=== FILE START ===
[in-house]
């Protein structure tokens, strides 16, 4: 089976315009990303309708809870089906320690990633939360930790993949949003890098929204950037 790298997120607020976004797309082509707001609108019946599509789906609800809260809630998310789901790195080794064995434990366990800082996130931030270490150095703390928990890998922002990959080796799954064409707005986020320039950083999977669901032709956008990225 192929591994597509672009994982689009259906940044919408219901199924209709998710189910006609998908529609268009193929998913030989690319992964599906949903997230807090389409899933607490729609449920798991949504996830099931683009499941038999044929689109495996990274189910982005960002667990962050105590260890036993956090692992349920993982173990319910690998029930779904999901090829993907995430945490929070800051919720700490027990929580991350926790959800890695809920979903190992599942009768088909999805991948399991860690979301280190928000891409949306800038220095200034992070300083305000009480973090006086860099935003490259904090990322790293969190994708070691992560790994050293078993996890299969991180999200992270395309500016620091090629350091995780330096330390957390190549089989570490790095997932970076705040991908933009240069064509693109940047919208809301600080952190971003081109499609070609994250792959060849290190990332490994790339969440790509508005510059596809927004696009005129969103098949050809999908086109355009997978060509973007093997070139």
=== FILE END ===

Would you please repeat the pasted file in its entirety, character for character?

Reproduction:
[in-house]
């Protein structure tokens, strides 16, 4: 089976315009990303309708809870089906320690990633939360930790993949949003890098929204950037 790298997120607020976004797309082509707001609108019946599509789906609800809260809630998310789901790195080794064995434990366990800082996130931030270490150095703390928990890998922002990959080796799954064409707005986020320039950083999977669901032709956008990225 192929591994597509672009994982689009259906940044919408219901199924209709998710189910006609998908529609268009193929998913030989690319992964599906949903997230807090389409899933607490729609449920798991949504996830099931683009499941038999044929689109495996990274189910982005960002667990962050105590260890036993956090692992349920993982173990319910690998029930779904999901090829993907995430945490929070800051919720700490027990929580991350926790959800890695809920979903190992599942009768088909999805991948399991860690979301280190928000891409949306800038220095200034992070300083305000009480973090006086860099935003490259904090990322790293969190994708070691992560790994050293078993996890299969991180999200992270395309500016620091090629350091995780330096330390957390190549089989570490790095997932970076705040991908933009240069064509693109940047919208809301600080952190971003081109499609070609994250792959060849290190990332490994790339969440790509508005510059596809927004696009005129969103098949050809999908086109355009997978060509973007093997070139």